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Report lambasts construction’s failure to tackle worker abuse in the Gulf

5 Dec 16 Construction companies have been too slow to react to the plight of vulnerable and desperate migrant workers in Qatar and the UAE, says a new report.

Companies operating there are failing to protect workers from abusive working arrangements and there is lack of transparency on safeguards that they do have in place, says Business & Human Rights Resource Centre.

The study found some exceptions, with companies including Laing O’ Rourke, Multiplex, Salini Impregilo, SNC-Lavalin, Vinci, Interserve and Carillion praised for practices that serve as examples for others to follow.

The Centre, which is dedicated to advancing human rights in business and eradicating abuse, surveyed 100 construction companies operating in the UAE and Qatar but just 22 responded – a figure that it says indicates a shocking level of inaction. Eight UK-based companies with projects there were contacted for the survey and only four responded - Atkins, Carillion, Interserve and Laing O’Rourke.

Of the 100 companies, just 39% have publically available human rights commitments, it found.

Wall of silence: Construction industry failing to tackle abuse of migrant workers in the Gulf is published today along with a searchable online database in English and Arabic (link opens in new tab).

Business & Human Rights Resource Centre deputy director Annabel Short said: “Global inequality is on display in the construction of multi-million dollar high-rises and stadiums by migrant workers who find themselves trapped in debt and sometimes unpaid for their labour. As the employer of 7% of the world’s workforce, it is time that the construction industry ups its game.”

A few companies reported important steps in areas such as recruitment, worker voice and subcontracting, providing examples that others can follow. Laing O’ Rourke, Multiplex, Salini Impregilo, SNC-Lavalin and Vinci reported a policy of reimbursing fees to workers if they have been charged during the recruitment process. Another six companies stated that they would terminate their business relationships with recruiting agencies that are found to charge fees.

Interserve (UK) said that it requires subcontractors and suppliers to prequalify based on their employee welfare practices and that their compliance is subsequently monitored through audits and worker interviews.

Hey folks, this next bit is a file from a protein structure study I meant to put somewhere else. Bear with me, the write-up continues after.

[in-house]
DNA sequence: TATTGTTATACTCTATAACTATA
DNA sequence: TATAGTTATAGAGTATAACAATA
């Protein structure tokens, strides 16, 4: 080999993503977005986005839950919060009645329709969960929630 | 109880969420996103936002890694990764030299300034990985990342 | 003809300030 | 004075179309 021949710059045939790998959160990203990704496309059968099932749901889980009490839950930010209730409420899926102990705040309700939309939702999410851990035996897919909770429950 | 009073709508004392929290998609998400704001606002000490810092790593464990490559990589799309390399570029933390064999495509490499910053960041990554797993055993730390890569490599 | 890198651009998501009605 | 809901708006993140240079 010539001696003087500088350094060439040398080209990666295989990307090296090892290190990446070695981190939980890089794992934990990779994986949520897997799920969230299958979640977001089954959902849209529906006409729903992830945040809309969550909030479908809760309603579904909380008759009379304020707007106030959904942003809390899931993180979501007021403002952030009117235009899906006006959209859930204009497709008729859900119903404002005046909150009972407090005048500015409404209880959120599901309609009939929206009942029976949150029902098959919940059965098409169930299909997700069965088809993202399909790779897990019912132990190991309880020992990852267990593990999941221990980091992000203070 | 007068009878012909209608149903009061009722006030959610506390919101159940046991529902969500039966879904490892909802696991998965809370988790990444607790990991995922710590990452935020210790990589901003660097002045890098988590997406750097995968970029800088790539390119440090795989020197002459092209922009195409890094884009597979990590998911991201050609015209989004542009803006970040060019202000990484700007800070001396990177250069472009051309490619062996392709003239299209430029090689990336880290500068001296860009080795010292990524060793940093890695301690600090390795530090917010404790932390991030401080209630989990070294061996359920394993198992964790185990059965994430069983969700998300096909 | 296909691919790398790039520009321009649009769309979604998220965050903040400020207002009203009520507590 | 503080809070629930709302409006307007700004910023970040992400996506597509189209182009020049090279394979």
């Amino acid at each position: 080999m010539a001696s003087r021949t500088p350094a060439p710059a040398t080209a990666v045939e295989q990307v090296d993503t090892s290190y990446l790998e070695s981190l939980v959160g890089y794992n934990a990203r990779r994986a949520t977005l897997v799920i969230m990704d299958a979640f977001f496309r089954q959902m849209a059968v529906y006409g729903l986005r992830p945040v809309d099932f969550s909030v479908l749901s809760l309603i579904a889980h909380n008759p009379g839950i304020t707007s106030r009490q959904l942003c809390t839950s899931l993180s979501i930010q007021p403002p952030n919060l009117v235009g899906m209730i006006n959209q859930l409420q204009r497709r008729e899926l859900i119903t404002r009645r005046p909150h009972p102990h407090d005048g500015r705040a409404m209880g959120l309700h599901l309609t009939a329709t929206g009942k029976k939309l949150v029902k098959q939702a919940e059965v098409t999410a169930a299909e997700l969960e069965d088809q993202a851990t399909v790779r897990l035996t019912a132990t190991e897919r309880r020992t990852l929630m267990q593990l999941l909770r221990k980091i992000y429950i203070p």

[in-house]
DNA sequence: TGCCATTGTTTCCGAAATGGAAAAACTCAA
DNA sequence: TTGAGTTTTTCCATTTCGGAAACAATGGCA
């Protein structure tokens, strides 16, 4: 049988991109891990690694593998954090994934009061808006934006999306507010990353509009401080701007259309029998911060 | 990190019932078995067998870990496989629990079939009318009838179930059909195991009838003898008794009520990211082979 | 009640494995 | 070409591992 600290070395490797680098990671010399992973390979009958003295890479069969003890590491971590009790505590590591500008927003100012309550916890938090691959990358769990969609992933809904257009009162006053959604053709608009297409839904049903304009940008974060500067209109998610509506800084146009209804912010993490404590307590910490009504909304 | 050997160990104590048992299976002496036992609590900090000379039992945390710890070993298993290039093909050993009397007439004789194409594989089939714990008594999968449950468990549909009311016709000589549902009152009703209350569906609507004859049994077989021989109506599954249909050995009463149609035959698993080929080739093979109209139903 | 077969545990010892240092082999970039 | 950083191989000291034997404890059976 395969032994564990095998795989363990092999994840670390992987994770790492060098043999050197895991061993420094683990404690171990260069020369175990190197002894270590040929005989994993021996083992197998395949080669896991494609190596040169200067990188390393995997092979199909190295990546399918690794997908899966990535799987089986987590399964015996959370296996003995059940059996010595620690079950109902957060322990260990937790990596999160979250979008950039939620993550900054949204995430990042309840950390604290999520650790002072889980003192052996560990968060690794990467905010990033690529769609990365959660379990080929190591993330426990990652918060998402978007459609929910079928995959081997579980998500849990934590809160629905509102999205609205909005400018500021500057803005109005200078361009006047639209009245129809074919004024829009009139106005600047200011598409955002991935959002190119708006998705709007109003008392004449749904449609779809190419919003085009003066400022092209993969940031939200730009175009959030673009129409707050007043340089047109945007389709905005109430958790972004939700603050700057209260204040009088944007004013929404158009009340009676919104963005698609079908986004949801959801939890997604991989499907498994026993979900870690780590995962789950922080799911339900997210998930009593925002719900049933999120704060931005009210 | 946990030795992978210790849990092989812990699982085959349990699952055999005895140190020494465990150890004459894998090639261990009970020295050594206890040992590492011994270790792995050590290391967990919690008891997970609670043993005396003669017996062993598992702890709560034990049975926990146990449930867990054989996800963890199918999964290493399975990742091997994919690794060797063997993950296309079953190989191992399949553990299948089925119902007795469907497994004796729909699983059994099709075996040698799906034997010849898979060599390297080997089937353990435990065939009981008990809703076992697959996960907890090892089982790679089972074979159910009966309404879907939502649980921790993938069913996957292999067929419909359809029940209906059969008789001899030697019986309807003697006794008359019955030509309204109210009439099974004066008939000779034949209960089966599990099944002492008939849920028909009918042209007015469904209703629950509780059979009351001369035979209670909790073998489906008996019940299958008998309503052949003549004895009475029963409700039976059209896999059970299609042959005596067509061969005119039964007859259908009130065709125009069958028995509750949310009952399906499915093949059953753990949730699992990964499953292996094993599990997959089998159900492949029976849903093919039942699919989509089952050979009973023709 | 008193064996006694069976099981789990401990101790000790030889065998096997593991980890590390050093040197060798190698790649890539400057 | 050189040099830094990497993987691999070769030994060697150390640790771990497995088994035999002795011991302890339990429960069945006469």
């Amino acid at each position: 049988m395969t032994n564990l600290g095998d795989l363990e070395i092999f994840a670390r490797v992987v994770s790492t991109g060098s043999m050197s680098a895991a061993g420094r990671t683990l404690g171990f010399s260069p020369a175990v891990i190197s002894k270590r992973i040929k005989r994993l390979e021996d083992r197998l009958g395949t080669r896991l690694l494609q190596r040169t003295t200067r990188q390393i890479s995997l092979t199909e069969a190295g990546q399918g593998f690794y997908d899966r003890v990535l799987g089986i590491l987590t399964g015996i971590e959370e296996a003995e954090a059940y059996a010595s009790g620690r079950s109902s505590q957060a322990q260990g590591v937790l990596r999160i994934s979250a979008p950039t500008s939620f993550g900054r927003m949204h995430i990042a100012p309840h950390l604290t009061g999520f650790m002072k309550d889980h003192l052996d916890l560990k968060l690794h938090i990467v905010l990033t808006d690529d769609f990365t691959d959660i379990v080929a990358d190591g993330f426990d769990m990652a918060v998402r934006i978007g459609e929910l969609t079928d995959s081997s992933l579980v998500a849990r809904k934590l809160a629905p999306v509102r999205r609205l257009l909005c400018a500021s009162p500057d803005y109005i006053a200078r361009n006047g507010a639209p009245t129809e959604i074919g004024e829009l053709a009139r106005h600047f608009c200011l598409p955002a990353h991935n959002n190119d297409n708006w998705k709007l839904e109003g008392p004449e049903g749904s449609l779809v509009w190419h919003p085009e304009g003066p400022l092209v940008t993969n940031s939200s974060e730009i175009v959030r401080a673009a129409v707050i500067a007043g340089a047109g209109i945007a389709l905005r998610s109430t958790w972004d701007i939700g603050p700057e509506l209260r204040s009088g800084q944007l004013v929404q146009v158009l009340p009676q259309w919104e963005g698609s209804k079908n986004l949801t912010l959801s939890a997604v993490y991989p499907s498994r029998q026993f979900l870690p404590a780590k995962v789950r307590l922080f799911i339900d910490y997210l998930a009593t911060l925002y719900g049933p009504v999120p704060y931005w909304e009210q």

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Carillion, Laing O’Rourke and Salini Impregilo pointed to a global policy on freedom of association and providing workers in their Gulf operations with alternative means of expression and collective organising through worker welfare committees.

Companies for inclusion in the survey were selected based on two criteria:

  • those awarded contracts in Qatar and the UAE between 2014 and 2016 valued at least US$50m
  • companies involved in the infrastructure for the 2022 World Cup, Expo 2020 Dubai and other mega-projects.

In cases where the construction was awarded to joint ventures or consortia we contacted all companies involved.

Despite increasing public pressure, companies involved in the construction of the World Cup stadiums failed to respond to the outreach, says the Centre. They had the opportunity to  demonstrate their adherence to the Workers’ Welfare Standards of the Qatar Supreme Committee for Delivery & Legacy, it says - the appalling treatment of migrant workers in the region has been widely publicised, so no company has an excuse for inaction.

Companies must embed effective human rights due diligence in their operations and publically report on their progress, stresses the report. Urgent action is required to ameliorate the risks associated with recruitment, contracts, payment, health & safety, living conditions, freedom of movement and subcontracting. Companies need to guarantee meaningful worker participation and effective grievance mechanisms to curtail abuses, and come together with industry players and civil society to form a strong sector-wide response.

Mariam Bhacker, project manager at Business & Human Rights Resource Centre said: “The regional variation in company responses demonstrates an urgent need to strengthen the competitive advantage for construction firms to uphold the rights of migrant workers. Mandatory transparency legislation in the UK introduced through the Modern Slavery Act and independent scrutiny from media and civil society have provided impetus for some companies to act, but more needs to be done. Governments, clients and investors must reward firms that take a responsible and transparent approach to their employment and recruitment practices.”

Wall of silence: Construction industry failing to tackle abuse of migrant workers in the Gulf is available from

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